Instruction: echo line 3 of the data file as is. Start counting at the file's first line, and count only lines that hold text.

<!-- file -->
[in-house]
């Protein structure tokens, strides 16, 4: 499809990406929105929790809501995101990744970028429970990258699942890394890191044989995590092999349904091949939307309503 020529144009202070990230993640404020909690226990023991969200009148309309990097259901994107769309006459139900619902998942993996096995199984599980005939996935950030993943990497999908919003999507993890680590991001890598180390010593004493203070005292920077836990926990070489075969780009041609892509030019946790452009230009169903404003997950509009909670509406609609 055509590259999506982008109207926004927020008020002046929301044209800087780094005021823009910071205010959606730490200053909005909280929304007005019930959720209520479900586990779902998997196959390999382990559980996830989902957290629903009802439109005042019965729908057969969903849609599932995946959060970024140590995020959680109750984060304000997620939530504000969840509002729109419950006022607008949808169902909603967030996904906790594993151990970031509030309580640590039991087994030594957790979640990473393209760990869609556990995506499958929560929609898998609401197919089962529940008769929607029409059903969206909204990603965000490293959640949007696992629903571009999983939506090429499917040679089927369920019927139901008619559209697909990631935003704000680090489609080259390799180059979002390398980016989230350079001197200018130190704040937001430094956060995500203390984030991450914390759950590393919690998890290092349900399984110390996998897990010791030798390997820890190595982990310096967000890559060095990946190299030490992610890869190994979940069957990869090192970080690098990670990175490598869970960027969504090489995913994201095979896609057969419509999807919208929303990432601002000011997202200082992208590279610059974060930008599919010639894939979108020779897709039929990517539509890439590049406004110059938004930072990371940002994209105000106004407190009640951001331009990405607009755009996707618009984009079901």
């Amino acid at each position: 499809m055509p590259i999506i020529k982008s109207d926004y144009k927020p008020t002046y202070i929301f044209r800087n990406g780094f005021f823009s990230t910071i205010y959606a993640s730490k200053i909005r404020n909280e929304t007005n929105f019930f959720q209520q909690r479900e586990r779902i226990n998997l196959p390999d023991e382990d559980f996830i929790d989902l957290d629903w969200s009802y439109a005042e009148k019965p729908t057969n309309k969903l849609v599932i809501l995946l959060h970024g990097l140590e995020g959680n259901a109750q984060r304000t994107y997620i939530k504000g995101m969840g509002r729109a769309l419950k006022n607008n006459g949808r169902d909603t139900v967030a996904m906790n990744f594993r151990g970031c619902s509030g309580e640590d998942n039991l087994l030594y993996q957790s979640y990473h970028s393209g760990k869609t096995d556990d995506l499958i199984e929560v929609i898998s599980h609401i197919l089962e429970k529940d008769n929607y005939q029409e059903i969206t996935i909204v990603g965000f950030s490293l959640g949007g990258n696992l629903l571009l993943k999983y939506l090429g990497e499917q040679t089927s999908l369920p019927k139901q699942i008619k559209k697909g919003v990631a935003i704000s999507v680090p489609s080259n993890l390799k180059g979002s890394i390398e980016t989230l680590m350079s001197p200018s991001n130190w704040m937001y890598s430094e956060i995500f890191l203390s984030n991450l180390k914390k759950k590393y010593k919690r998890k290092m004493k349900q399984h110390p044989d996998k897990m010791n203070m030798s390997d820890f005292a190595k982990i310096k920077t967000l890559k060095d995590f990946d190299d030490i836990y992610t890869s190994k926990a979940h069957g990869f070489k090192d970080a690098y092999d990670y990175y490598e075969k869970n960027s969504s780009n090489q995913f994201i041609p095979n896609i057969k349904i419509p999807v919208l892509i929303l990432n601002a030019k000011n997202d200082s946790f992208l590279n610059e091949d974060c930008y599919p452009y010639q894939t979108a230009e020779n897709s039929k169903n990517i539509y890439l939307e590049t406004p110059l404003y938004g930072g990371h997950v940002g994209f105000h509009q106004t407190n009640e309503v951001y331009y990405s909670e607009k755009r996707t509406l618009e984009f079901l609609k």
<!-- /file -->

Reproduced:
């Amino acid at each position: 499809m055509p590259i999506i020529k982008s109207d926004y144009k927020p008020t002046y202070i929301f044209r800087n990406g780094f005021f823009s990230t910071i205010y959606a993640s730490k200053i909005r404020n909280e929304t007005n929105f019930f959720q209520q909690r479900e586990r779902i226990n998997l196959p390999d023991e382990d559980f996830i929790d989902l957290d629903w969200s009802y439109a005042e009148k019965p729908t057969n309309k969903l849609v599932i809501l995946l959060h970024g990097l140590e995020g959680n259901a109750q984060r304000t994107y997620i939530k504000g995101m969840g509002r729109a769309l419950k006022n607008n006459g949808r169902d909603t139900v967030a996904m906790n990744f594993r151990g970031c619902s509030g309580e640590d998942n039991l087994l030594y993996q957790s979640y990473h970028s393209g760990k869609t096995d556990d995506l499958i199984e929560v929609i898998s599980h609401i197919l089962e429970k529940d008769n929607y005939q029409e059903i969206t996935i909204v990603g965000f950030s490293l959640g949007g990258n696992l629903l571009l993943k999983y939506l090429g990497e499917q040679t089927s999908l369920p019927k139901q699942i008619k559209k697909g919003v990631a935003i704000s999507v680090p489609s080259n993890l390799k180059g979002s890394i390398e980016t989230l680590m350079s001197p200018s991001n130190w704040m937001y890598s430094e956060i995500f890191l203390s984030n991450l180390k914390k759950k590393y010593k919690r998890k290092m004493k349900q399984h110390p044989d996998k897990m010791n203070m030798s390997d820890f005292a190595k982990i310096k920077t967000l890559k060095d995590f990946d190299d030490i836990y992610t890869s190994k926990a979940h069957g990869f070489k090192d970080a690098y092999d990670y990175y490598e075969k869970n960027s969504s780009n090489q995913f994201i041609p095979n896609i057969k349904i419509p999807v919208l892509i929303l990432n601002a030019k000011n997202d200082s946790f992208l590279n610059e091949d974060c930008y599919p452009y010639q894939t979108a230009e020779n897709s039929k169903n990517i539509y890439l939307e590049t406004p110059l404003y938004g930072g990371h997950v940002g994209f105000h509009q106004t407190n009640e309503v951001y331009y990405s909670e607009k755009r996707t509406l618009e984009f079901l609609k």